It’s time to pass the torch. Your potential clients will listen to — and believe — unbiased client testimonials above and beyond any self-promotion you do, despite your ample charm and eloquence. But a question remains: How do you land these glowing referrals from satisfied customers?
The first step is implementing a little strategy before picking up the phone or pressing send on that email. Here are five key points to keep in mind if you want your inbox to fill up with recommendations for your services or products.
1. Know Who to Ask for a Testimonial
Although tempting, don’t create a group email or head to your subscriber list to ask for testimonials. You should make these inquiries personal.
Target individuals you’ve recently completed projects with successfully. Reach out to customers who’ve already thanked you or expressed gratitude in some way. They’re more likely to have something positive to say and take action on your request.
2. Timing Your Inquiry Is Critical
Once you’ve brainstormed a list of clients to reach out to, do so soon after your completed transaction. You’re fresh in their mind, and they’re still riding the wave of satisfaction.
Make contact when you know they’ll have time to listen. You probably picked up a bit about their daily schedule when collaborating — use that to your advantage. Are Mondays hectic for them? Avoid them. Do they stay at their desk to catch up on calls and email in the afternoons? Make your move then!
3. Refresh Your Client’s Memory
The sandwich method of feedback is universally hated when it comes to reviews, but crafting your message to your client is where this method can really shine. Start by thanking them for their patronage, tuck an ask for the testimonial in the middle and finish by reminding them of a memorable part of your business interaction.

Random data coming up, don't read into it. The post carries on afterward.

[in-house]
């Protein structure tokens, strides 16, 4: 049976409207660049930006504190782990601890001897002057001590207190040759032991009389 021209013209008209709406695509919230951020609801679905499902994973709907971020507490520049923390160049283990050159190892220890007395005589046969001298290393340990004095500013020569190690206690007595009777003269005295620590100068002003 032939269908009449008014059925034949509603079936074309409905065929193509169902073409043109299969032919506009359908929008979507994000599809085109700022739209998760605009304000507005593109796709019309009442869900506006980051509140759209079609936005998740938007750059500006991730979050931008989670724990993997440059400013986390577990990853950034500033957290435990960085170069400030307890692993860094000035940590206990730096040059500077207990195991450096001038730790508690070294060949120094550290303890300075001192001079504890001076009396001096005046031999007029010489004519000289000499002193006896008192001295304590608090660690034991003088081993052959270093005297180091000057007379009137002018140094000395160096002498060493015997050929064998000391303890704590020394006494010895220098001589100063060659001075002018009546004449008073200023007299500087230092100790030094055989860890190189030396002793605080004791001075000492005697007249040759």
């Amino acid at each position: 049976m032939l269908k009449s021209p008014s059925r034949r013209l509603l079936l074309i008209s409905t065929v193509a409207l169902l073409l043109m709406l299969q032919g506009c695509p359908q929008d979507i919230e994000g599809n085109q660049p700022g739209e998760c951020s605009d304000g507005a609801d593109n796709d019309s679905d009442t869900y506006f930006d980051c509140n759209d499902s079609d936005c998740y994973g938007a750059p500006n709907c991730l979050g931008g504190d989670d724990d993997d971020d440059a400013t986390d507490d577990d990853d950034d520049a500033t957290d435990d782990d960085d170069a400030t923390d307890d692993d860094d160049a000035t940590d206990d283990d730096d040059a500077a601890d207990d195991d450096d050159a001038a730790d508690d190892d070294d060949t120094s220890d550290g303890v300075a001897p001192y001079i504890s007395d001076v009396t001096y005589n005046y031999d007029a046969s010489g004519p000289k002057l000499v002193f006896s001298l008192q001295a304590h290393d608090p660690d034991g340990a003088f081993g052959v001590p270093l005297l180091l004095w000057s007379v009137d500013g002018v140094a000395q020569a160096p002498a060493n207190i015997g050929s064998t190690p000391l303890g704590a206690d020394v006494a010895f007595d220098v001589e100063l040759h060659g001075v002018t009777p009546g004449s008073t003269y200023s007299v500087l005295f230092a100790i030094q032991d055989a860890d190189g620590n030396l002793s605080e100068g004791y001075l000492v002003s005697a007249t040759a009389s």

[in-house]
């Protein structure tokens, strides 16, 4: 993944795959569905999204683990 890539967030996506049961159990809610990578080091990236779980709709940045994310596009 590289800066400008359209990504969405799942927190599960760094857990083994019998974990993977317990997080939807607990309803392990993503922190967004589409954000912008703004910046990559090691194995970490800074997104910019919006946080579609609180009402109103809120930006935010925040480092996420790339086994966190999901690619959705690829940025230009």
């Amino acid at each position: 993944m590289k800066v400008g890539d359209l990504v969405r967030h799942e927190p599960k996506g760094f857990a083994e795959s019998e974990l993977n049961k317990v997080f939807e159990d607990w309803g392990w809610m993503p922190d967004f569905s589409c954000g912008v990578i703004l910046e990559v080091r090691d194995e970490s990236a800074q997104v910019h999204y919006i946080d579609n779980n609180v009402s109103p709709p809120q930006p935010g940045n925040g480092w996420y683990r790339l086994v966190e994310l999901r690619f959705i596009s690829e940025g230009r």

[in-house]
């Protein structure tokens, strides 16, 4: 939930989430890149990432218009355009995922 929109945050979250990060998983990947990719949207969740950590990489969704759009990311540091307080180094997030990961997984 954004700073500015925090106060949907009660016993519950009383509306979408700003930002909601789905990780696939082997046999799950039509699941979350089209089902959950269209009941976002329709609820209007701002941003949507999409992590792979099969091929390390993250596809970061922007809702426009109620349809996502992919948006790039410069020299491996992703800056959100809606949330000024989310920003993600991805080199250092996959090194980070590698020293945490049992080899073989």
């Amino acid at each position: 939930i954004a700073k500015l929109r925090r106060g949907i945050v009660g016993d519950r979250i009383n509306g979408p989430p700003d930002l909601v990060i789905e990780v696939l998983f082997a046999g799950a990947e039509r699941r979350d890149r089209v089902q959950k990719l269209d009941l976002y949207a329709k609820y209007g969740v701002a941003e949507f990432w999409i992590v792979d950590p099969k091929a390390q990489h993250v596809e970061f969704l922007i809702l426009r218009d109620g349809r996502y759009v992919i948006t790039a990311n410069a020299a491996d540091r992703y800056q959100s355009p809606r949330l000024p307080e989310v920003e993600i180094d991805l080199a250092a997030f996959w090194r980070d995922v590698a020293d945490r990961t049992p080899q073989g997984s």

- Did you complete the job early?
- Did the client receive accolades from outsiders or supervisors about your work?
- Did your assistance solve a problem or streamline a process?
- Did you help someone grow their business or improve their life?
Mention these things as you wrap up your message. Ending on a positive note entices the person to give you valuable feedback that easily converts into a testimonial.
4. Make the Reply Process Simple
Plan to initially reach out via your client’s preferred method of communication. Do they check their email inbox minute by minute? Did they usually call you? Did they prefer lunch dates or meeting for coffee? Once you’ve made the initial ask, keep the follow-up process quick and easy. Generally, a web form is best; you can send a simple survey to their email or direct them to a questionnaire you created on Google Docs.
Here are a few questions to consider:
- What was the best part about working with (company name)?
- How did (company name) help you?
- Would you recommend (company name) to your friends, colleagues or family?
- What stood out about (company name)?
Keep the form short. Ask just one or two questions and give them a way to contact you if questions arise.
5. Explain Benefits to Your Client
Finally, if you haven’t received the testimonial after a week, send a follow-up message. Remind them you’ll use their feedback on your company website and social media feeds. In turn, this will create more visibility for them, especially if they’re a business or public figure.
If they’re a private individual, thank them once more for agreeing to send over a testimonial. In a quick sentence, let them know how you value their opinion and that it will help you grow your business and assist others similarly.
The most difficult part of securing a client testimonial is getting over your own hesitation and simply asking for it. For some reason, we often find it difficult to ask for kind words about ourselves, but when you’re an independent contractor, word-of-mouth recommendations are some of your most effective advertisements. Track down as much feedback as possible, and share it with the world!